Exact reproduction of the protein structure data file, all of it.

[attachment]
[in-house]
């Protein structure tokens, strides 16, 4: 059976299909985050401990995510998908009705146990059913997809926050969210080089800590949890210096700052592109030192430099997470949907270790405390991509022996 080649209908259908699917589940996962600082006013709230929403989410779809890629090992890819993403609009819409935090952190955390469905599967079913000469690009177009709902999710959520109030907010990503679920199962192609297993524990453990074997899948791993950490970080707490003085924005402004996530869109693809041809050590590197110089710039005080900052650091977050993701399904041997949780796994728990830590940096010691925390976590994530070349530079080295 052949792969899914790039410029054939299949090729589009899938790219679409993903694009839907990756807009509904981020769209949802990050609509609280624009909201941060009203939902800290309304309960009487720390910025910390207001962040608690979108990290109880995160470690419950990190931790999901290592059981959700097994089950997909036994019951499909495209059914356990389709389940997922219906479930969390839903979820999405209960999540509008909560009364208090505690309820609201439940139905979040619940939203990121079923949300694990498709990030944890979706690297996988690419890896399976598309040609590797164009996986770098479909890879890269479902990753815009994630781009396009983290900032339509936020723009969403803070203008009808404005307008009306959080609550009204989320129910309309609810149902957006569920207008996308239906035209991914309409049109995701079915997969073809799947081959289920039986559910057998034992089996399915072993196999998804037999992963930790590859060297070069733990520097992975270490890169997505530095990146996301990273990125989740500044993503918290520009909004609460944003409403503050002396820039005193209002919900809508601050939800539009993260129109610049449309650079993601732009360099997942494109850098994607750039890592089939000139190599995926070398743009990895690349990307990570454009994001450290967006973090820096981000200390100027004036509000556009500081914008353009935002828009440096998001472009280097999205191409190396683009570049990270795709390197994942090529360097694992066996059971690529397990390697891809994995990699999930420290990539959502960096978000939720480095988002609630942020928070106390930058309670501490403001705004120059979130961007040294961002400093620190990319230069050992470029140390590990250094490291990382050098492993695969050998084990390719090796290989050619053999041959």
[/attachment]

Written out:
[in-house]
């Protein structure tokens, strides 16, 4: 059976299909985050401990995510998908009705146990059913997809926050969210080089800590949890210096700052592109030192430099997470949907270790405390991509022996 080649209908259908699917589940996962600082006013709230929403989410779809890629090992890819993403609009819409935090952190955390469905599967079913000469690009177009709902999710959520109030907010990503679920199962192609297993524990453990074997899948791993950490970080707490003085924005402004996530869109693809041809050590590197110089710039005080900052650091977050993701399904041997949780796994728990830590940096010691925390976590994530070349530079080295 052949792969899914790039410029054939299949090729589009899938790219679409993903694009839907990756807009509904981020769209949802990050609509609280624009909201941060009203939902800290309304309960009487720390910025910390207001962040608690979108990290109880995160470690419950990190931790999901290592059981959700097994089950997909036994019951499909495209059914356990389709389940997922219906479930969390839903979820999405209960999540509008909560009364208090505690309820609201439940139905979040619940939203990121079923949300694990498709990030944890979706690297996988690419890896399976598309040609590797164009996986770098479909890879890269479902990753815009994630781009396009983290900032339509936020723009969403803070203008009808404005307008009306959080609550009204989320129910309309609810149902957006569920207008996308239906035209991914309409049109995701079915997969073809799947081959289920039986559910057998034992089996399915072993196999998804037999992963930790590859060297070069733990520097992975270490890169997505530095990146996301990273990125989740500044993503918290520009909004609460944003409403503050002396820039005193209002919900809508601050939800539009993260129109610049449309650079993601732009360099997942494109850098994607750039890592089939000139190599995926070398743009990895690349990307990570454009994001450290967006973090820096981000200390100027004036509000556009500081914008353009935002828009440096998001472009280097999205191409190396683009570049990270795709390197994942090529360097694992066996059971690529397990390697891809994995990699999930420290990539959502960096978000939720480095988002609630942020928070106390930058309670501490403001705004120059979130961007040294961002400093620190990319230069050992470029140390590990250094490291990382050098492993695969050998084990390719090796290989050619053999041959």